The rules of wedding etiquette are constantly changing, making it difficult for modern brides, grooms and guests to find up-to-date and correct information. But here at HuffPost Weddings, we're all about making your life easier. That's why we've launched #MannersMondays, a weekly series in which we ask our followers on Twitter and Facebook to submit their most burning etiquette-related questions. Then, with the help of our team of etiquette experts, we get you the right answers to your biggest Big Day dilemmas. You can send yours via Facebook or tweet it to us @HuffPostWedding with the hashtag #MannersMondays. Check out this week's question below!
"We have a few guests that attended our wedding, but did not send an additional gift beyond the gift of their presence. I would like to still send a thank-you note since many of them traveled from out of town to attend our wedding. When is the appropriate time to send that note? We have a few friends that have indicated that they will be sending a gift so I don't want to send a note if a gift is forthcoming. But I also don't want to delay sending a "thank you for attending" note for guests whose attendance was their gift." - Dannie Diego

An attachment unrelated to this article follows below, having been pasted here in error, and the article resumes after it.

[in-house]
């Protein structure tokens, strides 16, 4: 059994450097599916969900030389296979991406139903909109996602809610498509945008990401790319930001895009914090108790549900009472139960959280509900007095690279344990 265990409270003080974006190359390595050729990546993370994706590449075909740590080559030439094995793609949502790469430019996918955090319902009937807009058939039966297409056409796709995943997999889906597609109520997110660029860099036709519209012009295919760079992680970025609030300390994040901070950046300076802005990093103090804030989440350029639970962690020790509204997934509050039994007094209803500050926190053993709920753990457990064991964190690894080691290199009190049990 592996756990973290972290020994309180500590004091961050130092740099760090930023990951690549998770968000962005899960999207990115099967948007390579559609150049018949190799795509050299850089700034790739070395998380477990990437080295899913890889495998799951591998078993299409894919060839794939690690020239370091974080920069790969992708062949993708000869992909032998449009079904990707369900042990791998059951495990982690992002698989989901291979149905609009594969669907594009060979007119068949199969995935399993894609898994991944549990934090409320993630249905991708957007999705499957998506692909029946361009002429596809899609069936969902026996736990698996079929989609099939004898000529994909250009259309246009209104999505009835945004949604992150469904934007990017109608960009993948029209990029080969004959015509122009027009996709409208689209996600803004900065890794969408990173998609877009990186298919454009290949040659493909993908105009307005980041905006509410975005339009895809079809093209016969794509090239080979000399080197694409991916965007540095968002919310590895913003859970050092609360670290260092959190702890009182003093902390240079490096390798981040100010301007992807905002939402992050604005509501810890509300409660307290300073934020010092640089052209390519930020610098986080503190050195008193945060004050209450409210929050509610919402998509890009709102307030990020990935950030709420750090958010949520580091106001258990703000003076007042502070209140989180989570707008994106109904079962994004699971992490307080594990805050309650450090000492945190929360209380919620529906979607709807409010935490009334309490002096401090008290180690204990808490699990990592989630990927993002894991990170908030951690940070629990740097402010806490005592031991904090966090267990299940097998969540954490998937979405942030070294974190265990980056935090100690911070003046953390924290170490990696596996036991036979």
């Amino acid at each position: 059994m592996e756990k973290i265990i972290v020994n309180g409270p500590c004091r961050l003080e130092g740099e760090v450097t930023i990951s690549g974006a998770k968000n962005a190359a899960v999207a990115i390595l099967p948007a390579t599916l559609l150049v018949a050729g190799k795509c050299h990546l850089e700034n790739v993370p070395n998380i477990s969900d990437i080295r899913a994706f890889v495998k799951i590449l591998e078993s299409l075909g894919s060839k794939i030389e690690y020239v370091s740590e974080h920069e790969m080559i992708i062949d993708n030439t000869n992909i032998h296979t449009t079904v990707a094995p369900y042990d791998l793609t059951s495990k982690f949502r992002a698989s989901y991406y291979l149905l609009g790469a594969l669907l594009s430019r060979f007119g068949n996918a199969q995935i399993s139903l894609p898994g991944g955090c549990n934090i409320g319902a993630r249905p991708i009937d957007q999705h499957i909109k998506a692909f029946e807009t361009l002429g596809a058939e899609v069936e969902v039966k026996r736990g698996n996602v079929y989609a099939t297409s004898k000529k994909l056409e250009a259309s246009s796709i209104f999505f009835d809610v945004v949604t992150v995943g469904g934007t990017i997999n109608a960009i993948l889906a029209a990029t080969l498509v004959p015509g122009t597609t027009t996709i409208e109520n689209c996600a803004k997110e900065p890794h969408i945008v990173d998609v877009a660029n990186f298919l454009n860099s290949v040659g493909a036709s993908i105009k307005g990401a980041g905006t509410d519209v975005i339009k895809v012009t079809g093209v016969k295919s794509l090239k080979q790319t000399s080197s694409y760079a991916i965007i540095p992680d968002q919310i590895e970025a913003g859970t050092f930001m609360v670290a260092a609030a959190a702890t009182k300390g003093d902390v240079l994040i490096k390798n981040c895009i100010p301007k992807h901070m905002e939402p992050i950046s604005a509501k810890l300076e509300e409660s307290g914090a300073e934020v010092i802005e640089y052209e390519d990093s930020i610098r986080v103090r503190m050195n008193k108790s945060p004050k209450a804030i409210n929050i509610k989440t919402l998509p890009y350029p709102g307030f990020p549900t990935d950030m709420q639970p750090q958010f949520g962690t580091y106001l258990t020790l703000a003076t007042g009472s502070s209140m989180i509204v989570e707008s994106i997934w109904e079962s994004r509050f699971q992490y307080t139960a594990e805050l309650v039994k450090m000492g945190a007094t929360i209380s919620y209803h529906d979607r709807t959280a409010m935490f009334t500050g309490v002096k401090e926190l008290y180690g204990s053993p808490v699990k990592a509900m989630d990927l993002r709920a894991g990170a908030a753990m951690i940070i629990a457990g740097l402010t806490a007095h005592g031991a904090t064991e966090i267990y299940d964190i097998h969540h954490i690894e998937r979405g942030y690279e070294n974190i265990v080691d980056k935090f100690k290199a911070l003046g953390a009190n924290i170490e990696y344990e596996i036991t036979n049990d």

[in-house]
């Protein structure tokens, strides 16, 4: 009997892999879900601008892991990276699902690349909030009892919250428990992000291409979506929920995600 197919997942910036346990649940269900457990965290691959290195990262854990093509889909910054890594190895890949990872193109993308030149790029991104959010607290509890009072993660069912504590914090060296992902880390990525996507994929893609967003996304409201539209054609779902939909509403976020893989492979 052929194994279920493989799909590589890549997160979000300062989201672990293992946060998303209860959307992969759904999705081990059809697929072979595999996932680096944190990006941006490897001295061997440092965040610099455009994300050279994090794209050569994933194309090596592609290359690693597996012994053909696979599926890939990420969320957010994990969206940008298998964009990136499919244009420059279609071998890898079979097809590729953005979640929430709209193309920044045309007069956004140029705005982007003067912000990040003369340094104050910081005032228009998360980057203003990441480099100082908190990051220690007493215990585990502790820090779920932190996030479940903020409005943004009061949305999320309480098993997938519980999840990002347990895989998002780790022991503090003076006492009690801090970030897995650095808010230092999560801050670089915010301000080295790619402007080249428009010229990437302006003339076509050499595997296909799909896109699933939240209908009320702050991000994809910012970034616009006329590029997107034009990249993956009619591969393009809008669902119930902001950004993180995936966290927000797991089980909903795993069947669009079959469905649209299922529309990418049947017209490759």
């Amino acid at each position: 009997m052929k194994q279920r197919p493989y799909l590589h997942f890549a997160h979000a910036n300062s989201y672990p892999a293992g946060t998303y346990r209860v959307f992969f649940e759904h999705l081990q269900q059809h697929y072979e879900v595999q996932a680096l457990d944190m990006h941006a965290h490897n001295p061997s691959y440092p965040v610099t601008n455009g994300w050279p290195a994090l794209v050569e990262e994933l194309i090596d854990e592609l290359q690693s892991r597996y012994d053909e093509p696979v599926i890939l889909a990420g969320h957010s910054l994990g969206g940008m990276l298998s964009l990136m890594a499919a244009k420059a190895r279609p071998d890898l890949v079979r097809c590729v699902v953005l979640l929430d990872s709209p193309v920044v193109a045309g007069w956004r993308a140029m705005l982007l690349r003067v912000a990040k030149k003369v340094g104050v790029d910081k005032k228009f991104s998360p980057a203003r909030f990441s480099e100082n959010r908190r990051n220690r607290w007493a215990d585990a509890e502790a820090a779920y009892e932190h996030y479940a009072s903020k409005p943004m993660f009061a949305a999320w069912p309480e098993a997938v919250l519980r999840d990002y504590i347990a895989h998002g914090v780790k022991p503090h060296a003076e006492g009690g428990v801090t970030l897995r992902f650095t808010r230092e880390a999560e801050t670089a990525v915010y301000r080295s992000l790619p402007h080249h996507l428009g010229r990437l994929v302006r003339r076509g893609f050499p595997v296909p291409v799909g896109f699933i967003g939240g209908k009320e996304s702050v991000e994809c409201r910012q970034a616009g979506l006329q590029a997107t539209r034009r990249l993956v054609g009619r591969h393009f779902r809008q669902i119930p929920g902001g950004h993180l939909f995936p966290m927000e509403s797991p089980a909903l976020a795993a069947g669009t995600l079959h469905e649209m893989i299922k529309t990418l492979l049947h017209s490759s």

Xochitl Gonzalez -- etiquette expert, wedding planner and HuffPost Weddings blogger -- is here to tell us the proper way to go about this without being awkward or impolite. Find out what she had to say below:
Dannie, what a lovely sentiment and such a nice palate cleanser from all these stories of couples having "gift tantrums" with their guests. I think that sending a "thank you for attending" note is a lovely idea, especially for those guests that you haven't gotten a present from but traveled a distance to come. However, rather than explicitly saying "Thank you for the present of your presence" -- which indicates an almost awkward awareness of the fact that you haven't yet received a gift -- just leave it as, "We are so appreciative that you traveled such a distance to be a part of our wedding day." The intention is to thank them, and that accomplishes that, while neither assuming that you will or will not receive a wedding gift some time in the future. You can send those notes as soon as you would like. For your local guests who attended but haven't yet sent you a gift, the "thank you for attending" note is a bit of overkill and, again, could seem more like a fishing line for a gift than an actual note of gratitude.
Below, Peggy Post -- great-granddaughter-in-law of Emily Post -- and other wedding-etiquette gurus share 10 guidelines that couples and their guests don't necessarily have to follow anymore.
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